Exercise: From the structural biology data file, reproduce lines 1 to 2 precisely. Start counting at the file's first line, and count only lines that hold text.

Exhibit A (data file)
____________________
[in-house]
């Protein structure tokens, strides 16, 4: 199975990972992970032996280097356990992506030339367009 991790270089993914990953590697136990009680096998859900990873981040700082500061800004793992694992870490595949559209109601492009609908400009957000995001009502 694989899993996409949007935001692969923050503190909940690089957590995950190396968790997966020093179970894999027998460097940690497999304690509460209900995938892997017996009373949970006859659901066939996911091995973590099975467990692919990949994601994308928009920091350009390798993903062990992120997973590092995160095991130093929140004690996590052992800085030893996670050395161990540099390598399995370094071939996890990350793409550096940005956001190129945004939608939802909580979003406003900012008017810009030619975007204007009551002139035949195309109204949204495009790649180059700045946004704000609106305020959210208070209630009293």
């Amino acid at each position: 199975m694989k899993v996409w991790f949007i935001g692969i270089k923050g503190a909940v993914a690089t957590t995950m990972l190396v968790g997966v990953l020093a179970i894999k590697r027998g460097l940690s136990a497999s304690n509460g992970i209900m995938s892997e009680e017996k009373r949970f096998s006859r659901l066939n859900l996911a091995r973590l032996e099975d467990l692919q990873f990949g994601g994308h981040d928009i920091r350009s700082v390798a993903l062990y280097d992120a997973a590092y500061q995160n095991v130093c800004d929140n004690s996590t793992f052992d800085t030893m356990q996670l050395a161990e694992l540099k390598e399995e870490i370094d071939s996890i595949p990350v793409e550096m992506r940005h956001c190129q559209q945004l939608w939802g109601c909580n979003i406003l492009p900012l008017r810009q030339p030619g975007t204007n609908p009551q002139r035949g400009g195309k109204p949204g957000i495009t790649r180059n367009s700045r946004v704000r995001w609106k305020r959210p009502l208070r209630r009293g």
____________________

[in-house]
């Protein structure tokens, strides 16, 4: 199975990972992970032996280097356990992506030339367009 991790270089993914990953590697136990009680096998859900990873981040700082500061800004793992694992870490595949559209109601492009609908400009957000995001009502 694989899993996409949007935001692969923050503190909940690089957590995950190396968790997966020093179970894999027998460097940690497999304690509460209900995938892997017996009373949970006859659901066939996911091995973590099975467990692919990949994601994308928009920091350009390798993903062990992120997973590092995160095991130093929140004690996590052992800085030893996670050395161990540099390598399995370094071939996890990350793409550096940005956001190129945004939608939802909580979003406003900012008017810009030619975007204007009551002139035949195309109204949204495009790649180059700045946004704000609106305020959210208070209630009293």